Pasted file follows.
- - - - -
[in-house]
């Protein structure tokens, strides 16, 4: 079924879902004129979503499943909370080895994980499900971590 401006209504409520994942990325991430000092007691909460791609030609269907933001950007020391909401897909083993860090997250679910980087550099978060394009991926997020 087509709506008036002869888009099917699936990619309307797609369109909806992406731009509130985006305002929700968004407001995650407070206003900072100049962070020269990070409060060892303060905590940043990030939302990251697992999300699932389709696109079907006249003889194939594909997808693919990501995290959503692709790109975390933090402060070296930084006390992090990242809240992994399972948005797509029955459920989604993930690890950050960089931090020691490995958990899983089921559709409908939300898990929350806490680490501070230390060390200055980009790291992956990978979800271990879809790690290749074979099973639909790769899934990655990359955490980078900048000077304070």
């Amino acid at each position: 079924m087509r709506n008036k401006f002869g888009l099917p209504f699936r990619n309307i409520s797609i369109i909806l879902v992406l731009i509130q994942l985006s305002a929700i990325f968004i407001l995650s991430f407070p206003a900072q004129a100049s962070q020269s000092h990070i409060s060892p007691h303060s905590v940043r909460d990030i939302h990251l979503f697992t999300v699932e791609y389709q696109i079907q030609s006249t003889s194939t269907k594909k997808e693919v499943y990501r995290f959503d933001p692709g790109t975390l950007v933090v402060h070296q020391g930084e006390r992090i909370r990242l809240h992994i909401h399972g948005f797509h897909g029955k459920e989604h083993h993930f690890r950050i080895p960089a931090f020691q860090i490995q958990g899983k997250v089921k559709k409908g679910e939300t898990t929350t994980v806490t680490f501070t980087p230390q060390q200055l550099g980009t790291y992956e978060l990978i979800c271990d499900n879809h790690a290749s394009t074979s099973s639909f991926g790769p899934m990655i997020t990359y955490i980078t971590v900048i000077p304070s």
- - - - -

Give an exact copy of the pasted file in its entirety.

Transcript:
[in-house]
């Protein structure tokens, strides 16, 4: 079924879902004129979503499943909370080895994980499900971590 401006209504409520994942990325991430000092007691909460791609030609269907933001950007020391909401897909083993860090997250679910980087550099978060394009991926997020 087509709506008036002869888009099917699936990619309307797609369109909806992406731009509130985006305002929700968004407001995650407070206003900072100049962070020269990070409060060892303060905590940043990030939302990251697992999300699932389709696109079907006249003889194939594909997808693919990501995290959503692709790109975390933090402060070296930084006390992090990242809240992994399972948005797509029955459920989604993930690890950050960089931090020691490995958990899983089921559709409908939300898990929350806490680490501070230390060390200055980009790291992956990978979800271990879809790690290749074979099973639909790769899934990655990359955490980078900048000077304070």
């Amino acid at each position: 079924m087509r709506n008036k401006f002869g888009l099917p209504f699936r990619n309307i409520s797609i369109i909806l879902v992406l731009i509130q994942l985006s305002a929700i990325f968004i407001l995650s991430f407070p206003a900072q004129a100049s962070q020269s000092h990070i409060s060892p007691h303060s905590v940043r909460d990030i939302h990251l979503f697992t999300v699932e791609y389709q696109i079907q030609s006249t003889s194939t269907k594909k997808e693919v499943y990501r995290f959503d933001p692709g790109t975390l950007v933090v402060h070296q020391g930084e006390r992090i909370r990242l809240h992994i909401h399972g948005f797509h897909g029955k459920e989604h083993h993930f690890r950050i080895p960089a931090f020691q860090i490995q958990g899983k997250v089921k559709k409908g679910e939300t898990t929350t994980v806490t680490f501070t980087p230390q060390q200055l550099g980009t790291y992956e978060l990978i979800c271990d499900n879809h790690a290749s394009t074979s099973s639909f991926g790769p899934m990655i997020t990359y955490i980078t971590v900048i000077p304070s």